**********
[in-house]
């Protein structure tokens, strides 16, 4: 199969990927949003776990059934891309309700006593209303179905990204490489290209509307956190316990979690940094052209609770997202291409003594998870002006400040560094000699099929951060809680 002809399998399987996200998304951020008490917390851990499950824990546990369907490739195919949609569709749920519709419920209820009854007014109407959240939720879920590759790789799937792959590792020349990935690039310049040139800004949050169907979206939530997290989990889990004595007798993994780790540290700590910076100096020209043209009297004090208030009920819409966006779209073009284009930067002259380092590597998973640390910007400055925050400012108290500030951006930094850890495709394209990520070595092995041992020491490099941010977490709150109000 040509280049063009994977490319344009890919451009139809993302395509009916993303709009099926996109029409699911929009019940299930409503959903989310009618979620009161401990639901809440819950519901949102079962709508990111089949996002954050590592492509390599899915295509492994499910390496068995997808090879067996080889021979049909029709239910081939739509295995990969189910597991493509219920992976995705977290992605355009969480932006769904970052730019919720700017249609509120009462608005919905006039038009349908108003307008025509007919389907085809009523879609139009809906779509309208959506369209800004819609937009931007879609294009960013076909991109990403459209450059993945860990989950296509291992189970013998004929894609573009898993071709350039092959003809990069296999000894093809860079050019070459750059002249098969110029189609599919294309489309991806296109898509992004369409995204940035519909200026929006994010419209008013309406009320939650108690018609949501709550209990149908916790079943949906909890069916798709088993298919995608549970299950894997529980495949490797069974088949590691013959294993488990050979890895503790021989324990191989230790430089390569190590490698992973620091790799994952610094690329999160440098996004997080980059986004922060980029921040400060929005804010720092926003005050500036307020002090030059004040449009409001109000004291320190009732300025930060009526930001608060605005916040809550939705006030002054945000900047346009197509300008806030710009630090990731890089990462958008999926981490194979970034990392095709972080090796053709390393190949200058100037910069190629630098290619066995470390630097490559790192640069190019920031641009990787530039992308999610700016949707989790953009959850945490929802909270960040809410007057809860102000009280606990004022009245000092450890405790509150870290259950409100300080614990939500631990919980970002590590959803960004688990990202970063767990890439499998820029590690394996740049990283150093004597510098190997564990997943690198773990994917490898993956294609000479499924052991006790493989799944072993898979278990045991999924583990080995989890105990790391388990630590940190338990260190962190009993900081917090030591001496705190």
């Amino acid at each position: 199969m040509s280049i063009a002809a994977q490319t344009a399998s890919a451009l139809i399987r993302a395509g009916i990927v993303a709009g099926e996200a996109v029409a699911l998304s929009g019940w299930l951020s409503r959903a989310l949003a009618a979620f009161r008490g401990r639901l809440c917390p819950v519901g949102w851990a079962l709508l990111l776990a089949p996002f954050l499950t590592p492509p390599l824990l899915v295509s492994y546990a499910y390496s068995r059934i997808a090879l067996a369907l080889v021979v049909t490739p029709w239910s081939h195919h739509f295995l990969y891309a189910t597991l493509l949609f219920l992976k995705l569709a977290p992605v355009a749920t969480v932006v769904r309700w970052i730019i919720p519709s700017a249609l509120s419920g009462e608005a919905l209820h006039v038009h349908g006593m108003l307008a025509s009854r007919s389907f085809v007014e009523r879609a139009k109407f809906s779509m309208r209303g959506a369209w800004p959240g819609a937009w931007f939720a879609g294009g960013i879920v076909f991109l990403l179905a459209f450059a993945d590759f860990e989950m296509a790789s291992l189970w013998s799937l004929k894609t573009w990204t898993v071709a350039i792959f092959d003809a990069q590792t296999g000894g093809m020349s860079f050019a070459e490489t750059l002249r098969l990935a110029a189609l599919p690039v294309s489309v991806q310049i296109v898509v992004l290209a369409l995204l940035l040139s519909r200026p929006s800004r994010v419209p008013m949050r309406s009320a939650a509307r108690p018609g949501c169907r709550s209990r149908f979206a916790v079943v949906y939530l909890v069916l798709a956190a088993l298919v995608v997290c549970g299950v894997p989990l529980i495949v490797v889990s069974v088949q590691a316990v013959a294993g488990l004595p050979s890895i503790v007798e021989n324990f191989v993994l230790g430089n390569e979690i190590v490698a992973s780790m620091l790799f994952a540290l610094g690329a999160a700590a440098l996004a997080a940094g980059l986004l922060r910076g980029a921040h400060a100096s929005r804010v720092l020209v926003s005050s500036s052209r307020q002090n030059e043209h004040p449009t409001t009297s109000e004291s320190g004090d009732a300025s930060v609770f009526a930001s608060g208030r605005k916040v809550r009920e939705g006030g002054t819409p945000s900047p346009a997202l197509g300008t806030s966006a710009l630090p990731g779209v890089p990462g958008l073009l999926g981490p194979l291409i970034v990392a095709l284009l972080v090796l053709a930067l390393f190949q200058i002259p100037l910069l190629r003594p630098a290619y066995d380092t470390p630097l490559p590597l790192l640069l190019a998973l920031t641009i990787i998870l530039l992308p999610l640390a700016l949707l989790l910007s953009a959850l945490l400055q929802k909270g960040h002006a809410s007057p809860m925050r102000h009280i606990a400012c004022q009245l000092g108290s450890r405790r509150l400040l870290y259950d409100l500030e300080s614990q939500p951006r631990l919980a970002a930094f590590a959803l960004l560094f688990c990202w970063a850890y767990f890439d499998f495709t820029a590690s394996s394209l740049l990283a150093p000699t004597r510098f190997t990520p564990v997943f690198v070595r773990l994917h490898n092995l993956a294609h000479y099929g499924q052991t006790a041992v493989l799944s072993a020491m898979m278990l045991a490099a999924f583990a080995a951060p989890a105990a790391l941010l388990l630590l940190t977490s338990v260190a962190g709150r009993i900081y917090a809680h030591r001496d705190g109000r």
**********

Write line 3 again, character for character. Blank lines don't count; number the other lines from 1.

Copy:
């Amino acid at each position: 199969m040509s280049i063009a002809a994977q490319t344009a399998s890919a451009l139809i399987r993302a395509g009916i990927v993303a709009g099926e996200a996109v029409a699911l998304s929009g019940w299930l951020s409503r959903a989310l949003a009618a979620f009161r008490g401990r639901l809440c917390p819950v519901g949102w851990a079962l709508l990111l776990a089949p996002f954050l499950t590592p492509p390599l824990l899915v295509s492994y546990a499910y390496s068995r059934i997808a090879l067996a369907l080889v021979v049909t490739p029709w239910s081939h195919h739509f295995l990969y891309a189910t597991l493509l949609f219920l992976k995705l569709a977290p992605v355009a749920t969480v932006v769904r309700w970052i730019i919720p519709s700017a249609l509120s419920g009462e608005a919905l209820h006039v038009h349908g006593m108003l307008a025509s009854r007919s389907f085809v007014e009523r879609a139009k109407f809906s779509m309208r209303g959506a369209w800004p959240g819609a937009w931007f939720a879609g294009g960013i879920v076909f991109l990403l179905a459209f450059a993945d590759f860990e989950m296509a790789s291992l189970w013998s799937l004929k894609t573009w990204t898993v071709a350039i792959f092959d003809a990069q590792t296999g000894g093809m020349s860079f050019a070459e490489t750059l002249r098969l990935a110029a189609l599919p690039v294309s489309v991806q310049i296109v898509v992004l290209a369409l995204l940035l040139s519909r200026p929006s800004r994010v419209p008013m949050r309406s009320a939650a509307r108690p018609g949501c169907r709550s209990r149908f979206a916790v079943v949906y939530l909890v069916l798709a956190a088993l298919v995608v997290c549970g299950v894997p989990l529980i495949v490797v889990s069974v088949q590691a316990v013959a294993g488990l004595p050979s890895i503790v007798e021989n324990f191989v993994l230790g430089n390569e979690i190590v490698a992973s780790m620091l790799f994952a540290l610094g690329a999160a700590a440098l996004a997080a940094g980059l986004l922060r910076g980029a921040h400060a100096s929005r804010v720092l020209v926003s005050s500036s052209r307020q002090n030059e043209h004040p449009t409001t009297s109000e004291s320190g004090d009732a300025s930060v609770f009526a930001s608060g208030r605005k916040v809550r009920e939705g006030g002054t819409p945000s900047p346009a997202l197509g300008t806030s966006a710009l630090p990731g779209v890089p990462g958008l073009l999926g981490p194979l291409i970034v990392a095709l284009l972080v090796l053709a930067l390393f190949q200058i002259p100037l910069l190629r003594p630098a290619y066995d380092t470390p630097l490559p590597l790192l640069l190019a998973l920031t641009i990787i998870l530039l992308p999610l640390a700016l949707l989790l910007s953009a959850l945490l400055q929802k909270g960040h002006a809410s007057p809860m925050r102000h009280i606990a400012c004022q009245l000092g108290s450890r405790r509150l400040l870290y259950d409100l500030e300080s614990q939500p951006r631990l919980a970002a930094f590590a959803l960004l560094f688990c990202w970063a850890y767990f890439d499998f495709t820029a590690s394996s394209l740049l990283a150093p000699t004597r510098f190997t990520p564990v997943f690198v070595r773990l994917h490898n092995l993956a294609h000479y099929g499924q052991t006790a041992v493989l799944s072993a020491m898979m278990l045991a490099a999924f583990a080995a951060p989890a105990a790391l941010l388990l630590l940190t977490s338990v260190a962190g709150r009993i900081y917090a809680h030591r001496d705190g109000r």